9 Dead As Storm Eunice Batters Europe: How It Was Named And Other Details

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9 Dead As Storm Eunice Batters Europe: How It Was Named And Other Details


High waves crash over the beach in western France as Storm Eunice hits the coast of Normandy.

Nine people have been killed and schedule of flights, trains and ferries across Western Europe disrupted due to powerful storm Eunice, which pummeled Britain with record-breaking winds. Buildings were damaged in the Netherlands too due to the storm.

London is under its first ever “red” weather warning, meaning there was “danger to life”. The highest weather alerts have been declared across southern England, South Wales and the Netherlands.

How Did Storm Eunice Get Its Name?

The naming of the storm is done by the UK Met Office, which started the system in 2015. The forecasters in Ireland and the Netherlands later joined in. The storms are named to make people aware of the potential impacts of severe weather.

Eunice is the fifth named storm of the season, which began with Arwen in November last year.

According to the BBC, the Met Office asks the public to suggest names and a new list is published every year, which runs from September to late August the following year.

The full list of storm names for this year is: Arwen, Barra, Corrie, Dudley, Eunice, Franklin, Gladys, Herman, Imani, Jack, Kim, Logan, Méabh, Nasim, Olwen, Pól, Ruby, Seán, Tineke, Vergil, Willemien.

When Is A Storm Named?

According to the Met Office, weather phenomenon like storm is given a name when it is expected to cause medium of high impacts, or has the potential to cause an amber or red alert, like in the case of Eunice.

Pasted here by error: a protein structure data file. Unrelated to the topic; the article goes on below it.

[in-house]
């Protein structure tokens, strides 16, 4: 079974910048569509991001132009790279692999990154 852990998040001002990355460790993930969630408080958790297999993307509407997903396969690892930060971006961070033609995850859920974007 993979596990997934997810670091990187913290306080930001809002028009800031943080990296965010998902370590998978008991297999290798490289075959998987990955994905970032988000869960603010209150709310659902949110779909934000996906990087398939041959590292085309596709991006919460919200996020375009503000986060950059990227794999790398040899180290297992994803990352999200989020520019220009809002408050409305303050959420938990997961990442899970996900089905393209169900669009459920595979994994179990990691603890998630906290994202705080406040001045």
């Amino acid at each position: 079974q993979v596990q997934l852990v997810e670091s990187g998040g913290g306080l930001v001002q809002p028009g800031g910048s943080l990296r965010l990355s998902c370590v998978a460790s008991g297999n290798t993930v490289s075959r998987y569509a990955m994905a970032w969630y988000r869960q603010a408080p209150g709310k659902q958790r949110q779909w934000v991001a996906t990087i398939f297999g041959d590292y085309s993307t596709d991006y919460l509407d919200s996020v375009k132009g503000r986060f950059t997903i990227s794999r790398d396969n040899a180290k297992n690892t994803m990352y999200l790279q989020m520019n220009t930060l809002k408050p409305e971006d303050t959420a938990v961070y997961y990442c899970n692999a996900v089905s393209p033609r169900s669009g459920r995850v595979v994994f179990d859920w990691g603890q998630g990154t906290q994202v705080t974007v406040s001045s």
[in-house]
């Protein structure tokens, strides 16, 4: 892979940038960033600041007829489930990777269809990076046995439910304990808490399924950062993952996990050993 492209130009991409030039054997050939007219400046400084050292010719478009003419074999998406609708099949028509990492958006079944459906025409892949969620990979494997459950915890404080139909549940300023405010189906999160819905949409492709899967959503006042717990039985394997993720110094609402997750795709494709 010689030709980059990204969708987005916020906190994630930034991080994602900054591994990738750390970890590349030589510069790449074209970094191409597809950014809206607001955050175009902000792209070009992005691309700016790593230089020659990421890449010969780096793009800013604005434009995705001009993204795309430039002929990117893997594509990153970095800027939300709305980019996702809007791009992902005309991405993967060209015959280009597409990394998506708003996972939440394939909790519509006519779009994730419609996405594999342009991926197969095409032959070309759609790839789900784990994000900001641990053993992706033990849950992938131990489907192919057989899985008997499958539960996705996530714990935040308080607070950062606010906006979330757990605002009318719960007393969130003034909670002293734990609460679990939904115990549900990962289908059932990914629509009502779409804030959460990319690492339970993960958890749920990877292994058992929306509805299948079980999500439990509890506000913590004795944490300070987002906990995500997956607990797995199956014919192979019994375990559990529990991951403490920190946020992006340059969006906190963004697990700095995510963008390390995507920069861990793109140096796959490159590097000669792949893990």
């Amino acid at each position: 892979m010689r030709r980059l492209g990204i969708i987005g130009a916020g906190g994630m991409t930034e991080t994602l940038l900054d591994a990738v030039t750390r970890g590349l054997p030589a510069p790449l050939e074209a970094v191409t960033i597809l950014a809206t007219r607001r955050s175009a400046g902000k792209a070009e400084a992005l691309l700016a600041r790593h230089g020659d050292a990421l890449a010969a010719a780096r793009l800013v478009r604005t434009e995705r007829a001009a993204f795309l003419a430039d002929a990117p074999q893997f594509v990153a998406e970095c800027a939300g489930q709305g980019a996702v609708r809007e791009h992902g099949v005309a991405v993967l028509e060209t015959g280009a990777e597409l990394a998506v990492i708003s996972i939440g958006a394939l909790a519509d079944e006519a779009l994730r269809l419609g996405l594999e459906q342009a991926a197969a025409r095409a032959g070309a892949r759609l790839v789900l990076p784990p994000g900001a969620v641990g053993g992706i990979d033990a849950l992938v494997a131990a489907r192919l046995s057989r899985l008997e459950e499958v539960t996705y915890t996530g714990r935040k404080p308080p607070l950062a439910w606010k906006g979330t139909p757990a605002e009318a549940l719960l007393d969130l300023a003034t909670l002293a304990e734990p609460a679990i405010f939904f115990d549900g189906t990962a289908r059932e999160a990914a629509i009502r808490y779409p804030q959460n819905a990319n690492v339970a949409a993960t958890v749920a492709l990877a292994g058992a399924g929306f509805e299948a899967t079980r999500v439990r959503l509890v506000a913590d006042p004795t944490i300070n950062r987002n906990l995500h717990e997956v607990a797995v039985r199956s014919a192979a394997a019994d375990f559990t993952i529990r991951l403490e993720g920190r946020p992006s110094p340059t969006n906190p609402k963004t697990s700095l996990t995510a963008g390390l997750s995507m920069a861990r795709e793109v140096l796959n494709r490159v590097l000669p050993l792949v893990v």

Important Thing To Note While Naming Storms

The UK Met Office skips the alphabets Q,U,X,Y or Z while naming a storm. This is done to avoid a clash with US hurricane naming conventions.

Why Storm Eunice Is So Severe?

According to the UK weather department, Eunice bears a striking similarity to the “Great Storm” of 1987, which unleashed hurricane-force winds and claimed 22 lives across Britain and France in October of that year.

Both are predicted to contain a “sting jet” – a small, narrow airstream that can form inside a storm and produce intense winds over an area smaller than 100 km.

Sting jets, which were first discovered in 2003, can last anywhere between one and 12 hours. They are difficult to forecast and relatively rare, but make storms more dangerous.

Impact of Storm Eunice

Eunice’s winds knocked out power to more than 140,000 homes in England, mostly in the southwest, and 80,000 properties in Ireland, news agency AFP reported.

Around London, three people were taken to hospital after suffering injuries in the storm, and a large section of the roof on the Millennium Dome was shredded by the gales.

One wind gust of 122 miles (196 kilometres) per hour was measured on the Isle of Wight off southern England, “provisionally the highest gust ever recorded in England”, the Met Office said.

Dozens of homes were evacuated in The Hague amid fears a church steeple could collapse. Footage showed the steeple wobbling and a large piece of debris falling on a car.



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